Cue the marimbas!
After two years of pandemic-enforced cancellations, the dance, food and eco-consciousness will return on May 21, as the Farmer’s Market Salsa Festival returns to Berkeley’s Martin Luther King Jr. Civic Park.
Created in 2018 by the Berkeley Ecology Center as a way to combine healthy outdoor activities with information on how to help fight the climate crisis, the festival was also designed to engage with the thriving communities of Latinix and artisans of the city. A family-friendly event, it drew thousands of people who danced in droves while being led by professional salsa instructors, shopped at the farmers market, sipped drinks (adults and others) and visited activities and booths “designed to help people get in touch with their individual capacity to have real and lasting impact in the ongoing climate crisis,” said BEC event coordinator Cynthia Murdough.
The Ecology Center is looking forward to restarting in-person festivals, and it’s the first since the 2020 shutdown, Murdough said.
Now the festivities are back on, and with a whole lot more going on than in 2018, when organizers were just “getting their feet wet,” she said. This year’s festival is expected to attract at least 2,500 attendees, who will be shaking their boots for live performances from San Francisco’s Latin Jazz Youth Ensemble, the 30-piece Berkeley High School Jazz Ensemble, Afro-Cuban/Afro -Peruvian Erick Peralta and Christian Pepin y su Orquesta Bembe, winner of a Grammy Award.
“How many people know that [Berkeley High School] has a set that just returned from Cuba? Murdough asked, “or that we have a Grammy winner here in our community?”
Those who can’t help but move their feet to the music can learn basic salsa steps, led by Latin dancers from Fenix Dance, who will perform and teach throughout the day. At the Kids’ Eco-Zone, the littlest salsa fans can make recycled percussion instruments and join the Kids’ Drum Circle while learning a few dance steps.
Along with filling baskets and bags with produce from the farmer’s market, hungry visitors can sample market-sourced salsa recipes from the chefs of Berkeley’s Kitchen on Fire and CHICA, an Oakland restaurant run by a woman and POC. Or they can ride to a People Powered smoothie on a stationary bike, using fresh fruit and juice from vendors at the farmer’s market.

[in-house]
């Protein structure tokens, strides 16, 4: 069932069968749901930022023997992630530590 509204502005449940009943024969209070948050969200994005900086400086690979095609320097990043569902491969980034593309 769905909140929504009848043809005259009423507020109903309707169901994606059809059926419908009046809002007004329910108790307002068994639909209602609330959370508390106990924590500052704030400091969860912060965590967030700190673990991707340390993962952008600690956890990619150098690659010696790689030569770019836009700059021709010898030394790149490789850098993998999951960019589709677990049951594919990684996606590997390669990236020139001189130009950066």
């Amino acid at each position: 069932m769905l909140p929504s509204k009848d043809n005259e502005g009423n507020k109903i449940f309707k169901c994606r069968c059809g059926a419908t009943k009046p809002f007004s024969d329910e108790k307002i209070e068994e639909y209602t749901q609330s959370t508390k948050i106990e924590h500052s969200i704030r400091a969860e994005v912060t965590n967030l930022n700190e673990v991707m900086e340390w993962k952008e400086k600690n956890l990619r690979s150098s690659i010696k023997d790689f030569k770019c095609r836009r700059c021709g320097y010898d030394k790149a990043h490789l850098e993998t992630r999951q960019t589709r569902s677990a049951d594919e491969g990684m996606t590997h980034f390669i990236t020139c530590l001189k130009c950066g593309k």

“All the ingredients will come from the farmer’s market that morning,” Murdough said.
Naturally, other beverages won’t be left behind, favoring locally sourced and sustainably made products, including craft beer, wines and mojitos in partnership with market food vendors. DeNovo Winery will pour cabernet sauvignon, pinot noir and sparkling crémant. Drake’s Brewing Company will feature Pilsner and IPA. Montoya Distillers, an industry leader in sustainability and social responsibility, will sponsor the mojito stand, featuring made-to-order drinks made with fresh mint and lime.
Eco-shoppers can visit the displays of more than 15 local artisans who create eco-friendly items.
The complementary side of the festival will showcase the myriad ways that people concerned about the environment and the climate crisis can make an individual difference. “All Ecology Center programs will be represented,” Murdough said, giving attendees the opportunity to learn about Berkeley Curbside Recycling, pathways to zero waste, “plastic-free July,” the Berkeley Climate Action Coalition, the EcoHouse, the EcoDirectory and, of course, the Ecology Center Store.
“A lot of people don’t know that the Ecology Center is the sponsor of all three Berkeley Farmers’ Markets,” Murdough said. This includes the town center market, from 10 a.m. to 3 p.m. on Saturday; North Berkeley Market, 3-7 p.m. Thursday; and South Berkeley Market, 2-6:30 p.m., also on Thursdays.
Support for the elimination of disposable fashion will be highlighted by the Haute Trash Artist Collaborative, which will host the “Trashion Fashion Selfie Booth”. Try creations made from recycled materials, from computer chips to plastic grocery bags to USPS packaging, and take a selfie to prove it. Murdough noted that while huge global issues, like the climate, can seem overwhelming, there are much smaller, everyday things everyone can do “to inspire and build a sustainable, healthy and just future for East Bay, California and beyond”.
The kids’ eco-zone will feature star spins from Compton the Compost Pile, which is made entirely from recycled materials. Compton puppeteer Toni “Tune” Makula will rock the neighborhood, Mariela’s bilingual music time will entertain with carols, the Berkeley Library will host environmental story time and the Pollinator Posse will help children create their own holiday homes. bees to go. . What if they still aren’t tired? Then they can make clay masks; blow giant eco-friendly bubbles through handmade metal wands; or have faces painted with eco-friendly paints and nature-inspired designs.
Of course, the Ecology Center hopes to recruit members during the festival, and those interested can register on site. “But just being there is a first step toward engagement,” Murdough said.
When asked what basic advice she would give to anyone considering attending, she listed:
•Take the BART to get there. BARTable is a sponsor, and the walk to the park is just a few blocks from the Downtown Berkeley and North Berkeley stations. There is also free street parking and paid parking at nearby local garages.
- Bring your market bags/basket and your dancing shoes!
- Wear layers for the somewhat unpredictable weather in May.
• Bring a picnic blanket for outdoor dining.
Farmer’s Market Salsa Festival, 10 a.m. to 5 p.m. May 21, Martin Luther King Jr. Civic Park, 2151 Martin Luther King Jr. Civic Way, Berkeley. Free. More information: https://ecologycenter.org/events/farmers-market-salsa-festival